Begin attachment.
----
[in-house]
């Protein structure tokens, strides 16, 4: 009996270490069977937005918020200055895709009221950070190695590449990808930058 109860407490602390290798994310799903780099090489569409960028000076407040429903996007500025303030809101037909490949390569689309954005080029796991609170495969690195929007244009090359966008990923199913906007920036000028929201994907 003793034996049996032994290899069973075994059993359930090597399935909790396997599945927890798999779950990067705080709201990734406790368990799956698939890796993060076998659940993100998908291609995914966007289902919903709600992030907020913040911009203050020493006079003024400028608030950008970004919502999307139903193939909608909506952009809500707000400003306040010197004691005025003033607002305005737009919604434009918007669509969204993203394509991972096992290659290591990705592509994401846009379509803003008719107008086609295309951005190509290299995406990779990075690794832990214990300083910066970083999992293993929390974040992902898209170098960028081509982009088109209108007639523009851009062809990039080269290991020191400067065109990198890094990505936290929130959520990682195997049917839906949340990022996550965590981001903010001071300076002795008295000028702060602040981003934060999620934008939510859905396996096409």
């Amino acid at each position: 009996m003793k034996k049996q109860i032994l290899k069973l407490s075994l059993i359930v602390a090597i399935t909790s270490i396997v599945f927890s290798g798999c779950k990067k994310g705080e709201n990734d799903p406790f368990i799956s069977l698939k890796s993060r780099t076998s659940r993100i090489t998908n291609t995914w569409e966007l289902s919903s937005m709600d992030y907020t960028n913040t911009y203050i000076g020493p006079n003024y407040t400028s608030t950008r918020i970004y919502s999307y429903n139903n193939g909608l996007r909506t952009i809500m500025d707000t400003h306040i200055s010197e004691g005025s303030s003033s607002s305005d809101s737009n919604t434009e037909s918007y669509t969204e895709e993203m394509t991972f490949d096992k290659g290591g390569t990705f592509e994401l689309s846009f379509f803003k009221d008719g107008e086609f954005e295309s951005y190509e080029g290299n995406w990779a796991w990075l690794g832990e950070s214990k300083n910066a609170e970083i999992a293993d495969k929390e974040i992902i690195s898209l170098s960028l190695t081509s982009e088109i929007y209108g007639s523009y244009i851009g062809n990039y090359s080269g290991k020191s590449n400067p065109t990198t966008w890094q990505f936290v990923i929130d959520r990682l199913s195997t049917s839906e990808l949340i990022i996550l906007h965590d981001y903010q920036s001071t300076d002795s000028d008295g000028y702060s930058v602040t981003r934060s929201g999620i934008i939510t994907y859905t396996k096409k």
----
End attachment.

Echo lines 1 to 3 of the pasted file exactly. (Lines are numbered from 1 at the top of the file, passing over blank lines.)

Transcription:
[in-house]
């Protein structure tokens, strides 16, 4: 009996270490069977937005918020200055895709009221950070190695590449990808930058 109860407490602390290798994310799903780099090489569409960028000076407040429903996007500025303030809101037909490949390569689309954005080029796991609170495969690195929007244009090359966008990923199913906007920036000028929201994907 003793034996049996032994290899069973075994059993359930090597399935909790396997599945927890798999779950990067705080709201990734406790368990799956698939890796993060076998659940993100998908291609995914966007289902919903709600992030907020913040911009203050020493006079003024400028608030950008970004919502999307139903193939909608909506952009809500707000400003306040010197004691005025003033607002305005737009919604434009918007669509969204993203394509991972096992290659290591990705592509994401846009379509803003008719107008086609295309951005190509290299995406990779990075690794832990214990300083910066970083999992293993929390974040992902898209170098960028081509982009088109209108007639523009851009062809990039080269290991020191400067065109990198890094990505936290929130959520990682195997049917839906949340990022996550965590981001903010001071300076002795008295000028702060602040981003934060999620934008939510859905396996096409």
């Amino acid at each position: 009996m003793k034996k049996q109860i032994l290899k069973l407490s075994l059993i359930v602390a090597i399935t909790s270490i396997v599945f927890s290798g798999c779950k990067k994310g705080e709201n990734d799903p406790f368990i799956s069977l698939k890796s993060r780099t076998s659940r993100i090489t998908n291609t995914w569409e966007l289902s919903s937005m709600d992030y907020t960028n913040t911009y203050i000076g020493p006079n003024y407040t400028s608030t950008r918020i970004y919502s999307y429903n139903n193939g909608l996007r909506t952009i809500m500025d707000t400003h306040i200055s010197e004691g005025s303030s003033s607002s305005d809101s737009n919604t434009e037909s918007y669509t969204e895709e993203m394509t991972f490949d096992k290659g290591g390569t990705f592509e994401l689309s846009f379509f803003k009221d008719g107008e086609f954005e295309s951005y190509e080029g290299n995406w990779a796991w990075l690794g832990e950070s214990k300083n910066a609170e970083i999992a293993d495969k929390e974040i992902i690195s898209l170098s960028l190695t081509s982009e088109i929007y209108g007639s523009y244009i851009g062809n990039y090359s080269g290991k020191s590449n400067p065109t990198t966008w890094q990505f936290v990923i929130d959520r990682l199913s195997t049917s839906e990808l949340i990022i996550l906007h965590d981001y903010q920036s001071t300076d002795s000028d008295g000028y702060s930058v602040t981003r934060s929201g999620i934008i939510t994907y859905t396996k096409k």